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Abstract

As a teacher educator and former bilingual teacher, I have encountered many teachers who have negative misconceptions about immigrant parents. These misconceptions prevent teachers from forming reciprocal and meaningful relationships with parents and even with children (Colegrove, forthcoming). Negative misconceptions impact teachers’ abilities to be equitable as well as their willingness to offer high-quality learning experiences to children (Adair, 2015; Crosnoe, 2006) or to include parents in meaningful, educational decision-making (Doucet, 2011, 2008).

This essay addresses some of these misconceptions as they were articulated during a large video-cued ethnographic study of Latinx immigrant parents of young children in Texas and California. As part of the larger Agency and Young Children study (Tobin, Arzubiaga, & Adair, 2013), Dr. Jennifer Keys Adair and I interviewed 116 Latinx immigrant parents. I focused specifically on 55 Latinx immigrant parents who were from México, Perú, Guatemala, Venezuela, and Chile. I conducted group or individual interviews with all the parents after they watched a twenty-minute film about a first-grade classroom comprised mainly of children of Latinx immigrants. Parents were asked to respond to the practices in the film. The majority of the parents wanted to talk about their frustration about not being taken seriously by schools and teachers.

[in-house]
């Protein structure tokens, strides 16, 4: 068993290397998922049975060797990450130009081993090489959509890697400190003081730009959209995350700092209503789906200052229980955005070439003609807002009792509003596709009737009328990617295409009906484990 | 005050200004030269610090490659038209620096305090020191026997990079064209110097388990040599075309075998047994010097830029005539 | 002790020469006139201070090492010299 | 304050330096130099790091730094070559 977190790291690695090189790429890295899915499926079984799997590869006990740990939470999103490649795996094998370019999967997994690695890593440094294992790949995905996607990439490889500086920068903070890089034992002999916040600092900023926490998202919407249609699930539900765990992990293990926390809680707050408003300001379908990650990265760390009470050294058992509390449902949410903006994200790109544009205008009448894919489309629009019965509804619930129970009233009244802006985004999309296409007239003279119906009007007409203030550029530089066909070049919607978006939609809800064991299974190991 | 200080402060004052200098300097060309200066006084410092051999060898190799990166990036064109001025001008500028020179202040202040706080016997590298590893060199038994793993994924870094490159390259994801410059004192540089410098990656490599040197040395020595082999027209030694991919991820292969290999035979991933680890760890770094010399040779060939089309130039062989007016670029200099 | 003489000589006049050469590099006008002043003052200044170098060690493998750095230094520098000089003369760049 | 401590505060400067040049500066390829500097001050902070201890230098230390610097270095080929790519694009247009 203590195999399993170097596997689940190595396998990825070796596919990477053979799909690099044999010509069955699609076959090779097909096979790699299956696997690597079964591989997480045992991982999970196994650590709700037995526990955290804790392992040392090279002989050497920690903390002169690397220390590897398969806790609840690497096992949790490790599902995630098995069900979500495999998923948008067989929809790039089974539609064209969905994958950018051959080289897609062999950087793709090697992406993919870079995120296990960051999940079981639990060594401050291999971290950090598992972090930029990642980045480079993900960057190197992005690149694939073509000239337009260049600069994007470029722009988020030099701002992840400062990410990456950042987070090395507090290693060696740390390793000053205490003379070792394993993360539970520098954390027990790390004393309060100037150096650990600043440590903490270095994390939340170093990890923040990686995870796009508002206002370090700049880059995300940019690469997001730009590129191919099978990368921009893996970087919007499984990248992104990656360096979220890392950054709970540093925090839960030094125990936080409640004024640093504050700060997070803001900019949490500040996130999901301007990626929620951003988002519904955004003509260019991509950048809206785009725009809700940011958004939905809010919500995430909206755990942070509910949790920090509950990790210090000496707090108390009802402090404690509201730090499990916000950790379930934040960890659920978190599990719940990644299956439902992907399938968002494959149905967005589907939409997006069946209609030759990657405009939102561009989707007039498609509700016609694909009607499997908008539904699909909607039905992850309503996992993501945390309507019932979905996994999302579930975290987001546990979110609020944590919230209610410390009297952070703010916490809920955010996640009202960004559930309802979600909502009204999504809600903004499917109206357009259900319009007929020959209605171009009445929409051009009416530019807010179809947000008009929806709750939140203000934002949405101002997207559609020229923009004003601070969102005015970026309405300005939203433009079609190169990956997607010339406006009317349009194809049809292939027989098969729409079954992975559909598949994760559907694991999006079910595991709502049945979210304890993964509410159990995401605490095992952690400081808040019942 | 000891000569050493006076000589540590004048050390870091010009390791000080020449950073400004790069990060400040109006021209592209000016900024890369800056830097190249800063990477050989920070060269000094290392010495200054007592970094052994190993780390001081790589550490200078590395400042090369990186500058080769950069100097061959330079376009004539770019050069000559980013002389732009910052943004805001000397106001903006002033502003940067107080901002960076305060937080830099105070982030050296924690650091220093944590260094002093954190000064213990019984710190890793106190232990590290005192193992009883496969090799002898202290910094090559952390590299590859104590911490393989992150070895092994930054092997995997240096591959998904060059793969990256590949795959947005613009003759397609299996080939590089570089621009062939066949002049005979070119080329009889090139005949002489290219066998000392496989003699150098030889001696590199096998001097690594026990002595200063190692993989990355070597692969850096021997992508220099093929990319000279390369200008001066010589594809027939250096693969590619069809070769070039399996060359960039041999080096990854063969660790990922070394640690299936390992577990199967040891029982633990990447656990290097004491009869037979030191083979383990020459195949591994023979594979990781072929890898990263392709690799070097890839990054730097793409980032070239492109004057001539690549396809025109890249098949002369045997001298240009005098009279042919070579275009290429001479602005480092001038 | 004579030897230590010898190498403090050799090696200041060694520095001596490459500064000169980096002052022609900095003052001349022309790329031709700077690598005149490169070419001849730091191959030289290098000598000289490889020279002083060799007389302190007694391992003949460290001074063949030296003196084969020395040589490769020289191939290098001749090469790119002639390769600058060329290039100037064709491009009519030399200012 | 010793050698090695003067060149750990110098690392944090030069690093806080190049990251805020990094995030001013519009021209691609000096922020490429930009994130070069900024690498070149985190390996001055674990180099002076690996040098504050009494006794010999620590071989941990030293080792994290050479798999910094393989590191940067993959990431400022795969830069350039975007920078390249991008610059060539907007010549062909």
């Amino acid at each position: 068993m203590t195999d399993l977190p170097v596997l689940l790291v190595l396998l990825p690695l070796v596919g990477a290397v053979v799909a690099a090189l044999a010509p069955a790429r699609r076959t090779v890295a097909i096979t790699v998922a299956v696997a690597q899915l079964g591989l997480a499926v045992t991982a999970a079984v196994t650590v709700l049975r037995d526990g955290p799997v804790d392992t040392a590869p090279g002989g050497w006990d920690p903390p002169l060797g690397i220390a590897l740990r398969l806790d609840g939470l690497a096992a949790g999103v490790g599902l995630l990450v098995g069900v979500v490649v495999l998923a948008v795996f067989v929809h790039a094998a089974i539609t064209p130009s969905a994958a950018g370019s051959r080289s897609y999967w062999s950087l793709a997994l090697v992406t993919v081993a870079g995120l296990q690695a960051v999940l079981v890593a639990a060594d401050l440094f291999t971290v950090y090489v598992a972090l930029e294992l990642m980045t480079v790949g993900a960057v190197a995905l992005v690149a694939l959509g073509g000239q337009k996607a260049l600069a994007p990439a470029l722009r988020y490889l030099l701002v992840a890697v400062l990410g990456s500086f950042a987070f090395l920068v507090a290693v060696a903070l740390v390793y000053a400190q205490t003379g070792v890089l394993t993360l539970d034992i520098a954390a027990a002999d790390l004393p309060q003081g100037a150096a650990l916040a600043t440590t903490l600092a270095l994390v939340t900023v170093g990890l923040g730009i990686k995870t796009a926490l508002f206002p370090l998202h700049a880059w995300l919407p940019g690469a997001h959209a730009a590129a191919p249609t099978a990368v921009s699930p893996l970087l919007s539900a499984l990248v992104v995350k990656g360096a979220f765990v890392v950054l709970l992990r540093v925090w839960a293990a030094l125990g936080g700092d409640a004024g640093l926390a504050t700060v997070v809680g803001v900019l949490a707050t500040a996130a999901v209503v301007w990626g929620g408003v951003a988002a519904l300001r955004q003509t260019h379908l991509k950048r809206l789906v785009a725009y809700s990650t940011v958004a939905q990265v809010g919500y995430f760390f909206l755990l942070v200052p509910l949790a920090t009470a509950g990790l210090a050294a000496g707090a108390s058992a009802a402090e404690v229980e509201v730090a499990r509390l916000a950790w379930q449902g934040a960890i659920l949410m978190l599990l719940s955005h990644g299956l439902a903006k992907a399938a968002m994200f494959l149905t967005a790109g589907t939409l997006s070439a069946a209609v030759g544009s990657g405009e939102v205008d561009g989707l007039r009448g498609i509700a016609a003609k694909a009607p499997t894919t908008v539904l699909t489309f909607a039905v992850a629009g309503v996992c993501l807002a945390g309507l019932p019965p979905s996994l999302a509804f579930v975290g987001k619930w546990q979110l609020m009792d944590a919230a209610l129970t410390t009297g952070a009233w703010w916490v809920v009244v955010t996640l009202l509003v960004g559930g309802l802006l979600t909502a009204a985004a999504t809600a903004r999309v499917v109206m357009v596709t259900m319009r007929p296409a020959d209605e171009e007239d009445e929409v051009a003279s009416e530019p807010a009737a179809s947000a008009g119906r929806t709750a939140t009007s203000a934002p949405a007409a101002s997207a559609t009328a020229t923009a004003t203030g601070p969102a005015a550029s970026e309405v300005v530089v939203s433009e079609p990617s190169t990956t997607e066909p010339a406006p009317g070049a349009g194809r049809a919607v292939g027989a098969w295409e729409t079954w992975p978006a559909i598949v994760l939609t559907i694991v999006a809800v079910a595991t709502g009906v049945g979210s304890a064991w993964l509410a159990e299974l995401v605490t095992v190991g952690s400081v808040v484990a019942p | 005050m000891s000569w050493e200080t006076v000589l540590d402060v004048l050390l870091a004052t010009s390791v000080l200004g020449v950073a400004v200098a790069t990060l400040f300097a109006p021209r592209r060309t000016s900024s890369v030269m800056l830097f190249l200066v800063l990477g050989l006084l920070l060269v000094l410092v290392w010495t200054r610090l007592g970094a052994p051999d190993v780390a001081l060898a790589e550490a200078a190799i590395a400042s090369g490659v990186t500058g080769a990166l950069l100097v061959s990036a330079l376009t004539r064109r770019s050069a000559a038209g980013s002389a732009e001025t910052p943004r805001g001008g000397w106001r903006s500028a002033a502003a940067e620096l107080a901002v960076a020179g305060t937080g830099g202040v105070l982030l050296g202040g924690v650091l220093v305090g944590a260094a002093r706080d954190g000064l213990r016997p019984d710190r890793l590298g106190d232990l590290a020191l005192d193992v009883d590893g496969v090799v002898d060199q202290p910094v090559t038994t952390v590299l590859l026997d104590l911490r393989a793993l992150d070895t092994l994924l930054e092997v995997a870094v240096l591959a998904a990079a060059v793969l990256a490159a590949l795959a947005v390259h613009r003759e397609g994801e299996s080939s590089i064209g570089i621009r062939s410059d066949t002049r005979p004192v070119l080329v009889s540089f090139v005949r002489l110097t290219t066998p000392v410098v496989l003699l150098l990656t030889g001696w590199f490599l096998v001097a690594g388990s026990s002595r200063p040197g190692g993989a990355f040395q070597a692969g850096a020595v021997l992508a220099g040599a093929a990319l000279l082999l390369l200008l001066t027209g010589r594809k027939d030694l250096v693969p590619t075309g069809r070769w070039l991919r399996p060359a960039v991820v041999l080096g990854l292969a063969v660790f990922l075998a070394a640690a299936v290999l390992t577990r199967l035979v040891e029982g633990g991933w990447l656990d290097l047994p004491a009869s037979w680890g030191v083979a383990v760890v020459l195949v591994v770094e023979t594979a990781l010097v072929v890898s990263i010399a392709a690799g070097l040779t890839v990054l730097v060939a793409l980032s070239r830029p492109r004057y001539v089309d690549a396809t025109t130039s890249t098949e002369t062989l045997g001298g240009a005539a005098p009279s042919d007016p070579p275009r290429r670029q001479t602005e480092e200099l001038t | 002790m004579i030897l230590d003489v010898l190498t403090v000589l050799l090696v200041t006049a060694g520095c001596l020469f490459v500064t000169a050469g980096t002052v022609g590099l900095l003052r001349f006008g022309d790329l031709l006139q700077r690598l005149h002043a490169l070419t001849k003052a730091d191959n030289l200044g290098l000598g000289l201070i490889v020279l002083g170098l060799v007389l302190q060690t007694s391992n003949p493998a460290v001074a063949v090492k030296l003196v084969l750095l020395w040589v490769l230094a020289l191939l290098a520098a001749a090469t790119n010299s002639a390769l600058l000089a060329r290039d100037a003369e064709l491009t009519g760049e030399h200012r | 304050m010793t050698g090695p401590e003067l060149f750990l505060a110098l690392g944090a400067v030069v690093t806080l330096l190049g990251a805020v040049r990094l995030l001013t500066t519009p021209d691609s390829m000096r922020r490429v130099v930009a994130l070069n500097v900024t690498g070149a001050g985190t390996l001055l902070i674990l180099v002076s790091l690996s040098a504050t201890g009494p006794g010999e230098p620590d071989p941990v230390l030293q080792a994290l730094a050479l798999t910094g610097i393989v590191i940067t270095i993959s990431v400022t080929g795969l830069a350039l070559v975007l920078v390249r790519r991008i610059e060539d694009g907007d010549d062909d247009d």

The essays looks at the parents’ reactions to the film and their understanding of the negative misconceptions of themselves and other Latinx parents. It then offers some strategies for teachers to overcome these misconceptions and to work with Latinx parents to create reciprocal and meaningful relationships between them and schools.

Author Biography

Kiyomi Sánchez-Suzuki Colegrove



Kiyomi Sánchez-Suzuki Colegrove, PhD, is an Assistant Professor of Bilingual/Bicultural Education at Texas State University. Her work seeks to understand the relationship between Latinx immigrant parents and schools in the early grades and privileges parent voices to demonstrate ways in which stakeholders can have more reciprocal types of relationships. Using video-cued ethnography, she studies how school stakeholder ideas and experiences compare across communities. Dr. Colegrove has published in the journals of Contemporary Issues in Early Childhood Education, Bilingual Research Journal, Harvard Educational Review, Teachers College Record, and Asia-Pacific Journal of Research in Early Childhood Education. She has conducted research projects in the United States, New Zealand, and Australia.

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